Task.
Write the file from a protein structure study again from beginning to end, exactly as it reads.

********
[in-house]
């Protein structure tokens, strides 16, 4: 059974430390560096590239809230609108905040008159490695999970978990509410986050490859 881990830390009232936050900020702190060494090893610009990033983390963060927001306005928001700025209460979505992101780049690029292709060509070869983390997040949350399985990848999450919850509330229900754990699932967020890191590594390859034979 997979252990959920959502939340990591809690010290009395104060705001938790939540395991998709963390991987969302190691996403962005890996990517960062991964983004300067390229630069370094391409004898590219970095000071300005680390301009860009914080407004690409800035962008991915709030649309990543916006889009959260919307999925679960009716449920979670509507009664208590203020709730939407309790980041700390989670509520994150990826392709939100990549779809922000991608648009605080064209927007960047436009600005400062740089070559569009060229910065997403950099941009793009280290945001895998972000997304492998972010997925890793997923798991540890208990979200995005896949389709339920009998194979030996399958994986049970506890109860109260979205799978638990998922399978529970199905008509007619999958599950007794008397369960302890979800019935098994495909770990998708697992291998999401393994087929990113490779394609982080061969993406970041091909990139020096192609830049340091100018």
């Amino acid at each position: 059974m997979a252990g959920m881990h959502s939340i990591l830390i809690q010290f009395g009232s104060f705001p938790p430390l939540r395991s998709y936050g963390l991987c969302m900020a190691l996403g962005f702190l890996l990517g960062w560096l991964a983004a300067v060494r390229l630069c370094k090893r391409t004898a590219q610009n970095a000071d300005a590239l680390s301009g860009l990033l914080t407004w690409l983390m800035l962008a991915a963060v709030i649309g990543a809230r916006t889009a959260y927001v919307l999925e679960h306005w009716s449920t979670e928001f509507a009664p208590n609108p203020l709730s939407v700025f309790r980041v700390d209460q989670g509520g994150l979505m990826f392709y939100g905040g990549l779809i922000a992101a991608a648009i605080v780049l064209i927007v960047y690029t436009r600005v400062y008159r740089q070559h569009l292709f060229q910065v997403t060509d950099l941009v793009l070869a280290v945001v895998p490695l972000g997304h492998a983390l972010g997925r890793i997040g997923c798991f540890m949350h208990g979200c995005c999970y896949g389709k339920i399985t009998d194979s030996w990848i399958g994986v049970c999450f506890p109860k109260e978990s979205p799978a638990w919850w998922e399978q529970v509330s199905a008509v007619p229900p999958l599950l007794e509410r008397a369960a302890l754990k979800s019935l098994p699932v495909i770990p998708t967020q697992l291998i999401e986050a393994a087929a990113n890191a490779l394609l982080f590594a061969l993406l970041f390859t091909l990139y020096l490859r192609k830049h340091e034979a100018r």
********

[in-house]
């Protein structure tokens, strides 16, 4: 059974430390560096590239809230609108905040008159490695999970978990509410986050490859 881990830390009232936050900020702190060494090893610009990033983390963060927001306005928001700025209460979505992101780049690029292709060509070869983390997040949350399985990848999450919850509330229900754990699932967020890191590594390859034979 997979252990959920959502939340990591809690010290009395104060705001938790939540395991998709963390991987969302190691996403962005890996990517960062991964983004300067390229630069370094391409004898590219970095000071300005680390301009860009914080407004690409800035962008991915709030649309990543916006889009959260919307999925679960009716449920979670509507009664208590203020709730939407309790980041700390989670509520994150990826392709939100990549779809922000991608648009605080064209927007960047436009600005400062740089070559569009060229910065997403950099941009793009280290945001895998972000997304492998972010997925890793997923798991540890208990979200995005896949389709339920009998194979030996399958994986049970506890109860109260979205799978638990998922399978529970199905008509007619999958599950007794008397369960302890979800019935098994495909770990998708697992291998999401393994087929990113490779394609982080061969993406970041091909990139020096192609830049340091100018």
């Amino acid at each position: 059974m997979a252990g959920m881990h959502s939340i990591l830390i809690q010290f009395g009232s104060f705001p938790p430390l939540r395991s998709y936050g963390l991987c969302m900020a190691l996403g962005f702190l890996l990517g960062w560096l991964a983004a300067v060494r390229l630069c370094k090893r391409t004898a590219q610009n970095a000071d300005a590239l680390s301009g860009l990033l914080t407004w690409l983390m800035l962008a991915a963060v709030i649309g990543a809230r916006t889009a959260y927001v919307l999925e679960h306005w009716s449920t979670e928001f509507a009664p208590n609108p203020l709730s939407v700025f309790r980041v700390d209460q989670g509520g994150l979505m990826f392709y939100g905040g990549l779809i922000a992101a991608a648009i605080v780049l064209i927007v960047y690029t436009r600005v400062y008159r740089q070559h569009l292709f060229q910065v997403t060509d950099l941009v793009l070869a280290v945001v895998p490695l972000g997304h492998a983390l972010g997925r890793i997040g997923c798991f540890m949350h208990g979200c995005c999970y896949g389709k339920i399985t009998d194979s030996w990848i399958g994986v049970c999450f506890p109860k109260e978990s979205p799978a638990w919850w998922e399978q529970v509330s199905a008509v007619p229900p999958l599950l007794e509410r008397a369960a302890l754990k979800s019935l098994p699932v495909i770990p998708t967020q697992l291998i999401e986050a393994a087929a990113n890191a490779l394609l982080f590594a061969l993406l970041f390859t091909l990139y020096l490859r192609k830049h340091e034979a100018r």